Review by Stephen Coulson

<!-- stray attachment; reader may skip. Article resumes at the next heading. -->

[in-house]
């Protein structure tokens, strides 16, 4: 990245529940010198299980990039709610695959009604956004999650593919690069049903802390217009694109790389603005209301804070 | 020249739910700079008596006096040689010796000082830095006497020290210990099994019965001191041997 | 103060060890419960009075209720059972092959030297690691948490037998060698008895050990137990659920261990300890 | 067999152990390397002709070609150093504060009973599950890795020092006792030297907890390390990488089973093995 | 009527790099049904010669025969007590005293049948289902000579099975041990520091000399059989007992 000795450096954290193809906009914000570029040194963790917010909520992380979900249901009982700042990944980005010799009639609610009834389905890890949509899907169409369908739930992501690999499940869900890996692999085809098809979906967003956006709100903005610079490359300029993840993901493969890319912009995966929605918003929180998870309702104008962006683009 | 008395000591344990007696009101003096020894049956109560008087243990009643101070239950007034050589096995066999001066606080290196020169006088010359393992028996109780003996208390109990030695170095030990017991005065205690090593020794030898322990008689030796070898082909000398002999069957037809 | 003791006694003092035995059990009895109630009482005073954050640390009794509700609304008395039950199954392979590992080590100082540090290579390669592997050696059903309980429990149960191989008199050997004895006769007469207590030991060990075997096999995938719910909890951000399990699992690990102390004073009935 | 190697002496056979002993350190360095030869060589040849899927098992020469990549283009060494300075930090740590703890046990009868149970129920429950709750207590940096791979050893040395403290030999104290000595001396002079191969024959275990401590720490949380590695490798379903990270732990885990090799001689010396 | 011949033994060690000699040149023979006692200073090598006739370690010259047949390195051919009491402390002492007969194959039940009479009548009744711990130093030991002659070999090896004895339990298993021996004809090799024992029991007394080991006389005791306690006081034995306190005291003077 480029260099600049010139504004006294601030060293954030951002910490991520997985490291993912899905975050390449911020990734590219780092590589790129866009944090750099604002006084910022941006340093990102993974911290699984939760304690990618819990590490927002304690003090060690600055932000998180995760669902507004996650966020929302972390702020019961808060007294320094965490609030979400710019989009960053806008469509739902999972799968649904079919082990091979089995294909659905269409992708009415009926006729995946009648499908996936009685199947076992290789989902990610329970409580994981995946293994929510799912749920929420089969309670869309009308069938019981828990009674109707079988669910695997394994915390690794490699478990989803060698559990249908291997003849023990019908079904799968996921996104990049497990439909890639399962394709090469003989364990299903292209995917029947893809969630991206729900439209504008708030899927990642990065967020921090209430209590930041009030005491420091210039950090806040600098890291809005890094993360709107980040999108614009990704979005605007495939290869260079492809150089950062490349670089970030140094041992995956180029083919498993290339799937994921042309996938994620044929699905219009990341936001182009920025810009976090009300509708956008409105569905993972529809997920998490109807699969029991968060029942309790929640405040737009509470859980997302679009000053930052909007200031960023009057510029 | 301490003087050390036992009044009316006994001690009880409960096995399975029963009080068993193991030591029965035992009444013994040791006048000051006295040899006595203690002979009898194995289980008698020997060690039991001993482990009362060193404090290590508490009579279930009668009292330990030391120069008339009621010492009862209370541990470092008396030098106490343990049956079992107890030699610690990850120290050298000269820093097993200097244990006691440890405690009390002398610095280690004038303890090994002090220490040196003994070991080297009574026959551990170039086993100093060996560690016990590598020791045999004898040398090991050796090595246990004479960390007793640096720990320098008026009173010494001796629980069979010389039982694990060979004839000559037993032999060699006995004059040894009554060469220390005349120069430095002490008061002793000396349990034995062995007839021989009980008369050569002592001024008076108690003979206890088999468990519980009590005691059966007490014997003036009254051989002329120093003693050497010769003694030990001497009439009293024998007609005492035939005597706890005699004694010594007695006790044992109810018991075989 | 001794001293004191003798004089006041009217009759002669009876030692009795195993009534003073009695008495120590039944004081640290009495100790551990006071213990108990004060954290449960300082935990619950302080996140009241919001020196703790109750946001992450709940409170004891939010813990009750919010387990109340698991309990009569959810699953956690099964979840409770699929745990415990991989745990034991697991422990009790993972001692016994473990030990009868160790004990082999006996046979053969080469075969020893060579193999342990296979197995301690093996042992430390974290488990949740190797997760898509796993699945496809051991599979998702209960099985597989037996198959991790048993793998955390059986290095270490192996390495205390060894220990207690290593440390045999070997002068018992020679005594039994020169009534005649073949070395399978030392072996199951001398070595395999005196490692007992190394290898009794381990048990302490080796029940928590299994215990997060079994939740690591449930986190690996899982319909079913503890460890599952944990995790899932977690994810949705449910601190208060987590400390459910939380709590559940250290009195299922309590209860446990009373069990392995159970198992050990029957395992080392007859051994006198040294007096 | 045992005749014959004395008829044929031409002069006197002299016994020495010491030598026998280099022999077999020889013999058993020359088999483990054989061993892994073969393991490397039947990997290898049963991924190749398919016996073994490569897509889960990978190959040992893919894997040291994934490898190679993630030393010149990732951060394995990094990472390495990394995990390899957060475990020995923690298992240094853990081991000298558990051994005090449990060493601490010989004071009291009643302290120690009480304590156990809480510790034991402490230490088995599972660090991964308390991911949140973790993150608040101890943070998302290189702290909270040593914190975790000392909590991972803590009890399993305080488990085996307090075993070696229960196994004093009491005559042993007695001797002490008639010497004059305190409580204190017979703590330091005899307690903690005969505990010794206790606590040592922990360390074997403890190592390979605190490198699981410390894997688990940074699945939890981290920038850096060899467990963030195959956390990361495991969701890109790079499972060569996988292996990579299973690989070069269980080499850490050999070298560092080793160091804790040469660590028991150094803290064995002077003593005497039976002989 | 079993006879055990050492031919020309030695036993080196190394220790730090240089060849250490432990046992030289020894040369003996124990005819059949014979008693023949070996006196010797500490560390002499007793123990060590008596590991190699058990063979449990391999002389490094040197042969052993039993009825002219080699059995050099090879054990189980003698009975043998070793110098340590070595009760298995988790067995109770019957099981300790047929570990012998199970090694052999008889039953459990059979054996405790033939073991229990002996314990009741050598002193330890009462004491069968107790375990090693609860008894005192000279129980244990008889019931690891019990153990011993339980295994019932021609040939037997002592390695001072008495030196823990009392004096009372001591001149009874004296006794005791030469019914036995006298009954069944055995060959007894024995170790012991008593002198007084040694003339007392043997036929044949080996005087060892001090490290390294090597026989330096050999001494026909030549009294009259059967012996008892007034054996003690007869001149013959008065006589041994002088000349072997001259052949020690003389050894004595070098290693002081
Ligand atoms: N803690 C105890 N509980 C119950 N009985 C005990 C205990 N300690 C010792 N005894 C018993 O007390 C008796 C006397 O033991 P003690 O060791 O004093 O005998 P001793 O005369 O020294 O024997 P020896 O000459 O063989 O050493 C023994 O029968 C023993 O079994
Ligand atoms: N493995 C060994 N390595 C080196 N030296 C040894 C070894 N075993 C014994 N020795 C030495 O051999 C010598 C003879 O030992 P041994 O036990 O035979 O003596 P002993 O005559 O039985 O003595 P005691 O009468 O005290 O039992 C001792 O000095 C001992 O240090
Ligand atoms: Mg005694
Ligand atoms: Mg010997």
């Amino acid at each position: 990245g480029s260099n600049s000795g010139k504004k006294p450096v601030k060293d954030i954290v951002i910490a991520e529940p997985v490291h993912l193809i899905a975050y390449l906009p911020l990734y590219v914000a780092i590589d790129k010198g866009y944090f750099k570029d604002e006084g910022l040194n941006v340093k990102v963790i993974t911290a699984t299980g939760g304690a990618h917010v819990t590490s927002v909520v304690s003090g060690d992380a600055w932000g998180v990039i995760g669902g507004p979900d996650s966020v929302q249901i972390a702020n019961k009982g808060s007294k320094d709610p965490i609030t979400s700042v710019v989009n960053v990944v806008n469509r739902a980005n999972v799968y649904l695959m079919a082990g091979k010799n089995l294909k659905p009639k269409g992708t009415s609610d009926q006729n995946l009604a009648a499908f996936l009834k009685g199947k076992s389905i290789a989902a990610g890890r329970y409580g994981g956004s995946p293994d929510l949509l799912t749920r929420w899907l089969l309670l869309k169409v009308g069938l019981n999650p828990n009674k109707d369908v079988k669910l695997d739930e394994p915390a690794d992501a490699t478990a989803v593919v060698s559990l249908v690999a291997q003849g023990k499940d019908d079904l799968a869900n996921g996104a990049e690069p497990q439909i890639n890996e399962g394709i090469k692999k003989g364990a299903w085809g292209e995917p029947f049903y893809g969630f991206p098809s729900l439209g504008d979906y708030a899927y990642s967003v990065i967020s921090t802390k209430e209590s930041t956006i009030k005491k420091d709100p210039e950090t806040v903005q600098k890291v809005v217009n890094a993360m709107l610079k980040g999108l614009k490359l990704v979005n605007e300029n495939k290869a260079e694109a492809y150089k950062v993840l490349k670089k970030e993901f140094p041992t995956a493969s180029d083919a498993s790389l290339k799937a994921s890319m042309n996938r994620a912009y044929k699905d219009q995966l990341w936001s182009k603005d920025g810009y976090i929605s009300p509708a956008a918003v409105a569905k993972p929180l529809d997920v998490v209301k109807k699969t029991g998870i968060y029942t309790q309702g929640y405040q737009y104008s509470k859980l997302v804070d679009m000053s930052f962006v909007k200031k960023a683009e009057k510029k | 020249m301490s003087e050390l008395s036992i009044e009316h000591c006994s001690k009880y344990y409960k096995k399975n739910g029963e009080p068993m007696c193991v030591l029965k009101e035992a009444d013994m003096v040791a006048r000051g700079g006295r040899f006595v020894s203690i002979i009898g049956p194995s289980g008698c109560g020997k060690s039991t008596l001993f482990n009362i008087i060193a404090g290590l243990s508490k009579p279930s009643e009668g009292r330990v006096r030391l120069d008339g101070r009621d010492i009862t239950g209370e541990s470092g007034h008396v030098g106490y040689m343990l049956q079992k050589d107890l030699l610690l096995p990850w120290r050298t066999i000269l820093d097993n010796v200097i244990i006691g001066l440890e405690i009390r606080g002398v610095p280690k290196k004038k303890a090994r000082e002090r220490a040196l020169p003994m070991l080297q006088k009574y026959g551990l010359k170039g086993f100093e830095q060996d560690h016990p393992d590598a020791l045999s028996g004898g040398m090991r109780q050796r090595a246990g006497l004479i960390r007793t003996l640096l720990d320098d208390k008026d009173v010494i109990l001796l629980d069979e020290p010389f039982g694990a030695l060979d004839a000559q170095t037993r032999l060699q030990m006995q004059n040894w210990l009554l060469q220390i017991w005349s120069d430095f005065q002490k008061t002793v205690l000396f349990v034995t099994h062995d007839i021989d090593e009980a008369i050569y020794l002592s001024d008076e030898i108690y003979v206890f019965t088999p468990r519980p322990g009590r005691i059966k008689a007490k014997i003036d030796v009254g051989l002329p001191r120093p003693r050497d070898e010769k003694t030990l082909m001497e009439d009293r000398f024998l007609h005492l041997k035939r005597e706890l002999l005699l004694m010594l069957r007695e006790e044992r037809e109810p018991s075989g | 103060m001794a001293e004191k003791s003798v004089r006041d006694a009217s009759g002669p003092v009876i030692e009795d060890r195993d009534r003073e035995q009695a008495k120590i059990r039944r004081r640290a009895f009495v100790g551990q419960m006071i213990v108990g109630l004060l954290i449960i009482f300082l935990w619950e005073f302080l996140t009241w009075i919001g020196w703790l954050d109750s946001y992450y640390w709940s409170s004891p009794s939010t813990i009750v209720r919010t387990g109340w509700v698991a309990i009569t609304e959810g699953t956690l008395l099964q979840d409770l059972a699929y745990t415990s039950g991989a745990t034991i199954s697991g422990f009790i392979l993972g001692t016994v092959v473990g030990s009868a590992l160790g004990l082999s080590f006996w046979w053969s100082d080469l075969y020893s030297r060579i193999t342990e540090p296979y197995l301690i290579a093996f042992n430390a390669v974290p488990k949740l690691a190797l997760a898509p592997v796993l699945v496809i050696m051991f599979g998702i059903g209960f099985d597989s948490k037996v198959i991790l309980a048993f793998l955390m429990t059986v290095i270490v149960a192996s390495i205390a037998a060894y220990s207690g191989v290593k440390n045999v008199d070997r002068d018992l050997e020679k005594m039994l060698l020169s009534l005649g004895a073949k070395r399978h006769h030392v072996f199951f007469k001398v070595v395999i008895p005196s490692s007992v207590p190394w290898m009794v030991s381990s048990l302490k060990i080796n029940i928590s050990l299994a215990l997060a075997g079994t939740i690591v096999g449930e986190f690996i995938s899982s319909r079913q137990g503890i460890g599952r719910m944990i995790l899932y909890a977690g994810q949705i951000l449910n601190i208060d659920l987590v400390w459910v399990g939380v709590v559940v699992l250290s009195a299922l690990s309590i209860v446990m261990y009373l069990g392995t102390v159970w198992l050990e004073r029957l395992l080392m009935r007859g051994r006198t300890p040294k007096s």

We are made of stars. The atoms forming everything on Earth were forged in the crucible of long-dead stars. But only very recently have scientists appreciated how events on Earth are influenced from the farthest reaches of the galaxy and beyond. Over 64 tons of material, the equivalent of about 12 elephants, enters the atmosphere every day-4,400 elephants a year, quite a herd. Most of this falls as dust particles from comets and asteroids, which reside mainly in the Oort Cloud– a massive graveyard of icy bodies in the coldest depths of the solar system, beyond Pluto. Some of these bodies are very large indeed. Under the gravitational pull of the galaxy, on occasion they can hit the Earth’s surface, causing widespread destruction and leading to the extinction of whole species, such as dinosaurs. In a whistle-stop  tour of modern physics, Randall attempts to link the extinction of the dinosaurs to the latest thinking on the source of the greatest mass in the universe–dark matter. An ambitious undertaking that contains a few minor mistakes, but is still a fascinating read and as convincing as the arguments for dark matter itself.

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